Eliminate Toxic Chemicals

Toxic chemical pollution is a real and deadly danger for many people in China. Hundreds of millions of people here lack access to clean drinking water, while many more are drinking contaminated water.

Over the last three decades, China's economic development has transformed the country, replacing fields and forests with thousands of factories.

Though the factories may bring wealth, they also severely pollute China's precious water resources. The widespread dumping of toxic chemicals and industrial wastewater has poisoned rivers and groundwater – and the people who rely on them.

But together we're challenging some of the world's most popular clothing brands to work with their suppliers and eliminate all releases of hazardous chemicals into our water. Learn more about our internationally acclaimed Detox campaign.

The latest updates

 

A Little Story About the Monsters In Your Closet

Publication | 2014-01-14 at 15:00 1 comment

A new investigation by Greenpeace has found a broad range of hazardous chemicals in children’s clothing and footwear across a number of major clothing brands, including fast fashion, sportswear and luxury brands.

Greenpeace study finds toxic residues in kids wear sold by Burberry, adidas, etc.

Press release | 2014-01-14 at 14:00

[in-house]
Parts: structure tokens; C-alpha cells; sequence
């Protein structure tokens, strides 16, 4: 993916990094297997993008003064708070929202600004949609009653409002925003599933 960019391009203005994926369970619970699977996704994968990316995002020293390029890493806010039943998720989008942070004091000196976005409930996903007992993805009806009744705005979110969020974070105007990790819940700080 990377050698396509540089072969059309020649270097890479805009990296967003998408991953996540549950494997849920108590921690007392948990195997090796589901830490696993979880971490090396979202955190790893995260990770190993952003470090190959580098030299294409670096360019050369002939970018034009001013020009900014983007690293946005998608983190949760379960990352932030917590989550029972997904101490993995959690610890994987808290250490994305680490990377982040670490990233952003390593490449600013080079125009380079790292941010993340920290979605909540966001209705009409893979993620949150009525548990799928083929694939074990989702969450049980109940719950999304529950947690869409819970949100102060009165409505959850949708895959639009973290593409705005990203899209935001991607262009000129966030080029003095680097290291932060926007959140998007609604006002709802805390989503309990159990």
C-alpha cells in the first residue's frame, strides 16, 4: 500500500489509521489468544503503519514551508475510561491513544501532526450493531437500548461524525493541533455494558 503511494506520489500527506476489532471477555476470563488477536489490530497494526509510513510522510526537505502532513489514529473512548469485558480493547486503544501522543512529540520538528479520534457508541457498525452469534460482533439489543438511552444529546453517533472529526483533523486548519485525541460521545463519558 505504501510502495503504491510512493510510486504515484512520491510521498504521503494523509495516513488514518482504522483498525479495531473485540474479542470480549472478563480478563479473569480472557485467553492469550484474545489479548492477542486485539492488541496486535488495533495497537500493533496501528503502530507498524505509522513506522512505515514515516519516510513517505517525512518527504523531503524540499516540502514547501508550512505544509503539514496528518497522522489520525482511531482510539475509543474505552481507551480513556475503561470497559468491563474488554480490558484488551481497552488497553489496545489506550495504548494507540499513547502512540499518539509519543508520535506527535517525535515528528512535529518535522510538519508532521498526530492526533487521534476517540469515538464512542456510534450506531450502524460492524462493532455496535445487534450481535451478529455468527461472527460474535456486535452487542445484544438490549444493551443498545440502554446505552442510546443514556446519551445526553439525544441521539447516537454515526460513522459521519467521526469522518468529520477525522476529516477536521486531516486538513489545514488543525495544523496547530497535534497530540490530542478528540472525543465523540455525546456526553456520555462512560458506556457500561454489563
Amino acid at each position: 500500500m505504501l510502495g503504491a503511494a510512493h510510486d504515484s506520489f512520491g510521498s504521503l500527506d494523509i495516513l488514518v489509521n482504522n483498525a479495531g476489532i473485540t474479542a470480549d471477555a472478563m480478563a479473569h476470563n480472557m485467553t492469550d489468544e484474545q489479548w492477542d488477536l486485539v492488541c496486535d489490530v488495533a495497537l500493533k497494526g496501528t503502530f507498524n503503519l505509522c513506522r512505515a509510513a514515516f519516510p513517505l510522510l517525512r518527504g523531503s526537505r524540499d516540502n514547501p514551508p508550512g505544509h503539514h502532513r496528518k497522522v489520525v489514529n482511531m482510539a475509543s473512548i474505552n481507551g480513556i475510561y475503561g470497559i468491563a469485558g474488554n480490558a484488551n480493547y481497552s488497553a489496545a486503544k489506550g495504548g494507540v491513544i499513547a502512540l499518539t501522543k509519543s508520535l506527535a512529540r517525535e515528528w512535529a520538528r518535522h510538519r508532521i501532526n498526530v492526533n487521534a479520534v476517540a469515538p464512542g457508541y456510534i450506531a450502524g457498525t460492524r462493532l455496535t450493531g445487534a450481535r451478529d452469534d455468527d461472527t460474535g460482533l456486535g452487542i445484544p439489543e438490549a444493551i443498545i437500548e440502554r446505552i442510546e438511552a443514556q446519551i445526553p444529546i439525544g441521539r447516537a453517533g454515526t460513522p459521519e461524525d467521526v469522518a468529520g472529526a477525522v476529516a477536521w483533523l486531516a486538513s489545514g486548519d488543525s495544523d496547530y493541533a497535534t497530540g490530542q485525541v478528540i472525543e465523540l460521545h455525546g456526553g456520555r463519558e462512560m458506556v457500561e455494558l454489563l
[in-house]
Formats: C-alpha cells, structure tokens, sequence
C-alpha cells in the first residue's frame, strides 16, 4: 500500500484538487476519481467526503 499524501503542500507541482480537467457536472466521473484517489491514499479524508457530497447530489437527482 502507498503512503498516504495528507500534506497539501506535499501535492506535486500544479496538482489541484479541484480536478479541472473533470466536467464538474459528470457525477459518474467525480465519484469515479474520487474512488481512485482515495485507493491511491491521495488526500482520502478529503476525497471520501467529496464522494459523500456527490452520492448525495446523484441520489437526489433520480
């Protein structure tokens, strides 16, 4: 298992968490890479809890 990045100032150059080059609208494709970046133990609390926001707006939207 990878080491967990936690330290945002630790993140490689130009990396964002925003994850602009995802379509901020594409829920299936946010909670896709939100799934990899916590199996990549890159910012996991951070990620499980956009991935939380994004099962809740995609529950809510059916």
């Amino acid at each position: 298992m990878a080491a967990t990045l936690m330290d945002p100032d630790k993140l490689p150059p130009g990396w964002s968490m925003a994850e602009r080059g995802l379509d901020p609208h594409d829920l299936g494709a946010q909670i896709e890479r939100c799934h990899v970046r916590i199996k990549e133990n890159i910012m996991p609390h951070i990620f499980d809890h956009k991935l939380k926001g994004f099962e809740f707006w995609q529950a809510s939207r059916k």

Beijing - Hazardous chemicals have been found in children’s clothes and shoes made by major brands including Burberry, adidas and Disney, according to a new investigation released today by Greenpeace East Asia [1].

An early Chinese New Year "gift"

Image | 2014-01-13 at 6:00

We are calling upon the government department to implement a new and crucial chemicals regulation policy in order to combat the toxic pollution of China's waterways. Violation of environmental standards, often by extending discharge pipes into...

Witnessed by Greenpeace: Southeastern China coastal water blackened by industrial...

Press release | 2014-01-07 at 3:00

Greenpeace has found a huge plume of black water covering an area estimated as 50 Olympic standard swimming pools off the coast in Eastern Shishi City, China, where a discharge pipe of an industrial zone lies under the sea surface. Lab testing...

A Little Story About a Monstrous Mess II

Publication | 2014-01-07 at 3:00

Greenpeace has witnessed and documented a huge, black plume of wastewater, on the surface of the sea neighboring China's Wubao Dyeing Industrial Zone, which is estimated to cover an area equal to 50 Olympic swimming pools and was easily spotted...

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